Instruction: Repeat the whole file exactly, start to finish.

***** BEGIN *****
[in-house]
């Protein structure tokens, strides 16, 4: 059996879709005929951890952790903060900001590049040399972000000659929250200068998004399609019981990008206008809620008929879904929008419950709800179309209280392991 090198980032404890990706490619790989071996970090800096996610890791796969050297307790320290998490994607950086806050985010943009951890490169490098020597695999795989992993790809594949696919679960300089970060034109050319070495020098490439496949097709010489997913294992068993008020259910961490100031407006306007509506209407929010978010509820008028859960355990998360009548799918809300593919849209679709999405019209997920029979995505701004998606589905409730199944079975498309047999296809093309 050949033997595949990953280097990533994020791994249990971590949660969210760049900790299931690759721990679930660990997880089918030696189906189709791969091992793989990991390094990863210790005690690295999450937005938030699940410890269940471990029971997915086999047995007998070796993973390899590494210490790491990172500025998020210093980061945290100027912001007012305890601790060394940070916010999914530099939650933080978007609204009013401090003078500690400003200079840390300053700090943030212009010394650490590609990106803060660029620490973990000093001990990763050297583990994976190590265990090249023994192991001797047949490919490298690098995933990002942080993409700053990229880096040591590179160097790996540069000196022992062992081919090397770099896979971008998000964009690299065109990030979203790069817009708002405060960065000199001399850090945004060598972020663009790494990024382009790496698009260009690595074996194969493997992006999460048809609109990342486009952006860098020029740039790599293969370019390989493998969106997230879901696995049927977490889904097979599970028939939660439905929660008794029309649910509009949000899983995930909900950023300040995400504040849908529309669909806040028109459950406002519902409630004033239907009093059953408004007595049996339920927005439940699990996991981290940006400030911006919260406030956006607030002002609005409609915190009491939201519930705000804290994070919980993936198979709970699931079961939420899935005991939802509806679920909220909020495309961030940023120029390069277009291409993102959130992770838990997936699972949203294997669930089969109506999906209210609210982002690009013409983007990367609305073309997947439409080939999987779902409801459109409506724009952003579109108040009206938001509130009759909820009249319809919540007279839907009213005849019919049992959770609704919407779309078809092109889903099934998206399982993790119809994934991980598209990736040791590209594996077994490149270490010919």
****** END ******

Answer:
[in-house]
């Protein structure tokens, strides 16, 4: 059996879709005929951890952790903060900001590049040399972000000659929250200068998004399609019981990008206008809620008929879904929008419950709800179309209280392991 090198980032404890990706490619790989071996970090800096996610890791796969050297307790320290998490994607950086806050985010943009951890490169490098020597695999795989992993790809594949696919679960300089970060034109050319070495020098490439496949097709010489997913294992068993008020259910961490100031407006306007509506209407929010978010509820008028859960355990998360009548799918809300593919849209679709999405019209997920029979995505701004998606589905409730199944079975498309047999296809093309 050949033997595949990953280097990533994020791994249990971590949660969210760049900790299931690759721990679930660990997880089918030696189906189709791969091992793989990991390094990863210790005690690295999450937005938030699940410890269940471990029971997915086999047995007998070796993973390899590494210490790491990172500025998020210093980061945290100027912001007012305890601790060394940070916010999914530099939650933080978007609204009013401090003078500690400003200079840390300053700090943030212009010394650490590609990106803060660029620490973990000093001990990763050297583990994976190590265990090249023994192991001797047949490919490298690098995933990002942080993409700053990229880096040591590179160097790996540069000196022992062992081919090397770099896979971008998000964009690299065109990030979203790069817009708002405060960065000199001399850090945004060598972020663009790494990024382009790496698009260009690595074996194969493997992006999460048809609109990342486009952006860098020029740039790599293969370019390989493998969106997230879901696995049927977490889904097979599970028939939660439905929660008794029309649910509009949000899983995930909900950023300040995400504040849908529309669909806040028109459950406002519902409630004033239907009093059953408004007595049996339920927005439940699990996991981290940006400030911006919260406030956006607030002002609005409609915190009491939201519930705000804290994070919980993936198979709970699931079961939420899935005991939802509806679920909220909020495309961030940023120029390069277009291409993102959130992770838990997936699972949203294997669930089969109506999906209210609210982002690009013409983007990367609305073309997947439409080939999987779902409801459109409506724009952003579109108040009206938001509130009759909820009249319809919540007279839907009213005849019919049992959770609704919407779309078809092109889903099934998206399982993790119809994934991980598209990736040791590209594996077994490149270490010919």